'Tough to lose your brothers': Funerals held for bikers
PLYMOUTH, Mass. -- A motorcyclist who was among seven killed in a collision with a pickup truck last week was a family man, proud Marine and dedicated public servant, mourners said Friday at a funeral that drew about 200 people, including leather-clad bikers and law enforcement officers.
The funeral for Michael Ferazzi, 62, of Contoocook, New Hampshire, was held at a church in Plymouth, Massachusetts. The rumbling of motorcycles echoed through town as dozens of bikes made their way to the service.
Many riders were fellow members of the Jarheads Motorcycle Club, with which Ferazzi and the other six killed were riding when they died. They hugged one another as Ferazzi's flag-draped casket was carried into the church and offered a military salute alongside their bikes as the service ended with the Marine Corps hymn on bagpipes.
"Tough to lose your brothers, especially so many at one time," said Jarheads member Paul Downey as he and his fellow bikers got on their motorcycles for the ride to the Massachusetts National Cemetery in Bourne.
"He had a lot more life in him," said retired Lt. Col. Joe Murray. Ferazzi was in his American Legion post, he said, and the two marched in parades together.
"He didn't need to die when he was obviously enjoying the ride with his buddies," Murray said. "But it's good he died doing something he loved."
Ferazzi's oldest son, Matthew Ferazzi, remembered a father who loved motorcycles and spending time with his family. He recalled golfing and going to Boston Red Sox games with his dad and how he enjoyed holidays.
His dad, he said, loved doling out nicknames and was a fighter, even in the face of cancer that had returned in January.
"The thing that brings us all together is love, love for my Dad," Ferazzi said.
A funeral also was held for Daniel Pereira, 58, of Riverside, Rhode Island. Visitation was held at a Laconia funeral home for Desma Oakes, 42, who died with her boyfriend in the crash.
They are among seven bikers killed last week when a pickup truck hauling a flatbed trailer crashed into the group in Randolph. The pickup driver, Volodymyr Zhukovskyy, 23, pleaded not guilty Tuesday to negligent homicide.
The Jarheads, a group of about 80 bikers and their supporters from across New England, served as a second family and a refuge for the members, many who left the service but still craved the brotherhood they discovered in the Marines.
With a logo that is anchored by the military branch's bulldog, the group serves as a charity and social club. Many chapters are housed in American Legion and Veterans of Foreign Wars posts.
Manny Ribeiro, the Jarheads president, who survived the crash, described a family-oriented group whose members are doing their best to support the victims' families. The group has received donations from Marines around the globe, and veterans are flying in from as far as the Netherlands for the funerals.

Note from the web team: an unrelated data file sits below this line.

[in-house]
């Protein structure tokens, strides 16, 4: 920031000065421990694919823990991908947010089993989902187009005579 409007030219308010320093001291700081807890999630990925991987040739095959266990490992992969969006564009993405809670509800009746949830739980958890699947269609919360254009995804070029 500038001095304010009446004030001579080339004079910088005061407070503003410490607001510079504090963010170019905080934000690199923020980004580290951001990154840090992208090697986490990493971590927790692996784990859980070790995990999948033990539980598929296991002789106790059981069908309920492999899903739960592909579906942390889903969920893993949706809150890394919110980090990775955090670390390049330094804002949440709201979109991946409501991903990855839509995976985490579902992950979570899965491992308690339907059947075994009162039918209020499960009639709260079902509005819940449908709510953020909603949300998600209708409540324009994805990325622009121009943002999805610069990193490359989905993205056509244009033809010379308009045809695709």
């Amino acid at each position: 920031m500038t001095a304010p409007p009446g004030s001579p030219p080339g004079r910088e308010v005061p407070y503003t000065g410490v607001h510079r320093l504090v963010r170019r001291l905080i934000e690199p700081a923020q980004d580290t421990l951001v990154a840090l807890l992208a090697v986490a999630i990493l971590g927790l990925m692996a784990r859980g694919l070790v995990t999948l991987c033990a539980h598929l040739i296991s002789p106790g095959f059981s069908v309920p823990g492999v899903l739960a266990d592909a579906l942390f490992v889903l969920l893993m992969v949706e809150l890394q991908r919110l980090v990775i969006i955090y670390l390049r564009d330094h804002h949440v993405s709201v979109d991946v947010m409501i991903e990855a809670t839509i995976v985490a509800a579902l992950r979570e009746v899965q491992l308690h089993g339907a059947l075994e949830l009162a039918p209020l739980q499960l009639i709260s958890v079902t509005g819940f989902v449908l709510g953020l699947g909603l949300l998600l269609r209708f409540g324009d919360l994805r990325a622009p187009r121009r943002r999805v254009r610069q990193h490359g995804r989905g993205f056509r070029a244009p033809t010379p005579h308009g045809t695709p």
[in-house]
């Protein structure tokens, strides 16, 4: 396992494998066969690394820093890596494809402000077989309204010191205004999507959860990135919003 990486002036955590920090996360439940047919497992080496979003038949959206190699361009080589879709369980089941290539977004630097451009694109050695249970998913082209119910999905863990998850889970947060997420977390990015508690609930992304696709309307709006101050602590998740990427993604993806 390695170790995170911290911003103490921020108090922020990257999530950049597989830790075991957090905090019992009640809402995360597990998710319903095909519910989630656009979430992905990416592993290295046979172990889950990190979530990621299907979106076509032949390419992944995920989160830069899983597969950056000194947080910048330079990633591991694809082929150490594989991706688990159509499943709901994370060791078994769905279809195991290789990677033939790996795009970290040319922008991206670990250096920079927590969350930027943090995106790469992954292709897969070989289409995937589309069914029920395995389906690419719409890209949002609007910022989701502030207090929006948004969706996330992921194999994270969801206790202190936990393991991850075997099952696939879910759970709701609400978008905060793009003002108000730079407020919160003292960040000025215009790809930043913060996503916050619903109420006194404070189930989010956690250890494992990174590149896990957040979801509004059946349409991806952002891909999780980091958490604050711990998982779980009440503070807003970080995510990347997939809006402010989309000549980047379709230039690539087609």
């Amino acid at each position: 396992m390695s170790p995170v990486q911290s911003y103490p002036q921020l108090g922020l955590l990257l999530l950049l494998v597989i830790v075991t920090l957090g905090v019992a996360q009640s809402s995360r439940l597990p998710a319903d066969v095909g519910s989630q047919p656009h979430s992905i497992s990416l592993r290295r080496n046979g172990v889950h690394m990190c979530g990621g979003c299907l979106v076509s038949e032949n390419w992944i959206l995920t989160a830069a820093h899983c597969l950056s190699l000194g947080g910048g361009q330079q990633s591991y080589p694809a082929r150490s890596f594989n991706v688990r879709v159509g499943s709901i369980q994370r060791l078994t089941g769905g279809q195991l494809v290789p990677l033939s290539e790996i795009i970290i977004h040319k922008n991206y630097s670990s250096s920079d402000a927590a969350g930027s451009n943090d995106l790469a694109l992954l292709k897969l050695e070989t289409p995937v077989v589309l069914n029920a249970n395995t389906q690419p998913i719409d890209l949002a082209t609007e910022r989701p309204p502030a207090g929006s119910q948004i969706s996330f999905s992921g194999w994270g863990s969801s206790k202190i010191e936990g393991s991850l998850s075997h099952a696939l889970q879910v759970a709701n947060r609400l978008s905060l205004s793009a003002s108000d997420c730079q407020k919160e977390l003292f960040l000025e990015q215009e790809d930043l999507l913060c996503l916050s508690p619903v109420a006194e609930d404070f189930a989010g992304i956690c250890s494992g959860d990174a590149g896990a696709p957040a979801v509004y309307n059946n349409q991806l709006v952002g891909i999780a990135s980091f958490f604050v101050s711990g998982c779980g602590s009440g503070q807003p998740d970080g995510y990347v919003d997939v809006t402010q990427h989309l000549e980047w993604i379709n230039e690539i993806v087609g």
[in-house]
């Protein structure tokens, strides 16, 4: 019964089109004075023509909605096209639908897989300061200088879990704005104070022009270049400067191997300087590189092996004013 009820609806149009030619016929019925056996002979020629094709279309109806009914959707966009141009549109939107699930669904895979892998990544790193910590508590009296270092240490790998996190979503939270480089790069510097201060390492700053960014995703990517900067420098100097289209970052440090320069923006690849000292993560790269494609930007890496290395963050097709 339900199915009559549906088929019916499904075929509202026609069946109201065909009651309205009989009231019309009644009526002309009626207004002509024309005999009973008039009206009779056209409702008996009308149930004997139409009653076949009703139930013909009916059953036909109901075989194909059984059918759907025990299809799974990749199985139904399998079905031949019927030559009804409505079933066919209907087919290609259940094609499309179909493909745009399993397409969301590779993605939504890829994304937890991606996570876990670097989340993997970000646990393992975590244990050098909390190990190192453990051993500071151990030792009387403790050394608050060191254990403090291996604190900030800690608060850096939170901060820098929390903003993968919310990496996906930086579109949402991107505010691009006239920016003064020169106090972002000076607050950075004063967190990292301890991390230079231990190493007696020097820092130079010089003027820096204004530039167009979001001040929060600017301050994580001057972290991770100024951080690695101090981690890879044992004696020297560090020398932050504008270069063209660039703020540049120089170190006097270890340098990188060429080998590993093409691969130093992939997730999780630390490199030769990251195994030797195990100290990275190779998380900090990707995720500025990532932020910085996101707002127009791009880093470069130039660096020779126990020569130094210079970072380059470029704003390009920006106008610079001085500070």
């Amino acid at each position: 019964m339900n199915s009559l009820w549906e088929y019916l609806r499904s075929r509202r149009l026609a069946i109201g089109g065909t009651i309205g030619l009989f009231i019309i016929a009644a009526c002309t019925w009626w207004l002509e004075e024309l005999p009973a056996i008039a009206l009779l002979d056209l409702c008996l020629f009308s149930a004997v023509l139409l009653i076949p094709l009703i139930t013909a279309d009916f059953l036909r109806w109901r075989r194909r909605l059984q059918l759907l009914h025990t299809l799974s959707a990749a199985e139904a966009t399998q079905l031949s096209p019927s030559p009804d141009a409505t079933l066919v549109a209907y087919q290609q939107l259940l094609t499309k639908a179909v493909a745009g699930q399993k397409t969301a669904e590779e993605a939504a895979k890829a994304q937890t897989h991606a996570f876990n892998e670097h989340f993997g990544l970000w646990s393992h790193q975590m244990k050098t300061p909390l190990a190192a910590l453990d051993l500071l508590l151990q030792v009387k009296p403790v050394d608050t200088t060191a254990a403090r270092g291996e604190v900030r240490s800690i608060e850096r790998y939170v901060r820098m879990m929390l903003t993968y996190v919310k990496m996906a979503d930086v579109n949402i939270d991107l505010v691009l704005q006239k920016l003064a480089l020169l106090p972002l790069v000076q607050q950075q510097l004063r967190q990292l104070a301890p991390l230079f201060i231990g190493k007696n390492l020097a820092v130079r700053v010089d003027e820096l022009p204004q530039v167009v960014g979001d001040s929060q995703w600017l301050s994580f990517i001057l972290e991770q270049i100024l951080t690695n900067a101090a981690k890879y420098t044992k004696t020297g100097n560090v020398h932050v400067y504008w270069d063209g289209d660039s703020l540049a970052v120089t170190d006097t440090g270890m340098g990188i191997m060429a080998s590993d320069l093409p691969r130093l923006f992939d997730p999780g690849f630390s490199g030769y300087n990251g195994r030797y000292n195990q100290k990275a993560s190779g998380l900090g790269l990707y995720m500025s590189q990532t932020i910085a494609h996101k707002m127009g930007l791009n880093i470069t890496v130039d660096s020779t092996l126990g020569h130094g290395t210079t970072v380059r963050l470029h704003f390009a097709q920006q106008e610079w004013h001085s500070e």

Ferazzi was a father of four who served as a Plymouth police officer for 34 years. He served in the Marines for four years, including a stint at in security at the U.S. Embassy in Tokyo. He also was a National Guard member and worked as a courthouse security officer.
Ferazzi grew up in Plymouth, and several childhood friends came to the funeral, recalling how they met in school and remained in touch for decades.
Their younger days were spent going to Aerosmith and Steve Miller Band concerts. As he got older, Ferazzi was always on a motorcycle and talked with pride about his time in the Marines. More recently, he was preparing for the arrival of a granddaughter.
"He was the nicest guy ever - a fun-loving, party guy," said Cheryl Molloy, a nurse from Plymouth who grew up with Ferazzi. "He cared about everybody."
Known as Danny Boy, Pereira joined the Marines after his 18th birthday and, according to his obituary, it was an experience that defined his life. A father of two, Pereira worked for the Narragansett Bay Commission.
Friends said Pereira, active in a gun club and an Italian club, was easygoing and would do anything to help someone in need especially fellow veterans. His funeral was held Friday in Providence, Rhode Island.
Oakes, of Concord, who lost her husband and young son in the past decade to lung cancer, was killed in the crash, along with her boyfriend Aaron Perry, 45, of Farmington, New Hampshire, according to the Concord Monitor.
Visitation was held Friday in Laconia for Oakes, followed by a celebration of life Saturday at the Hanover Inn in Hanover.
Associated Press writer Patrick Whittle in Portland, Maine, contributed to this report.
This story has been updated to correct the name of an organization to "Veterans of Foreign Wars" instead of "Veterans of Foreign Affairs" and to delete an incorrect reference to the State Diplomatic Security Detachment.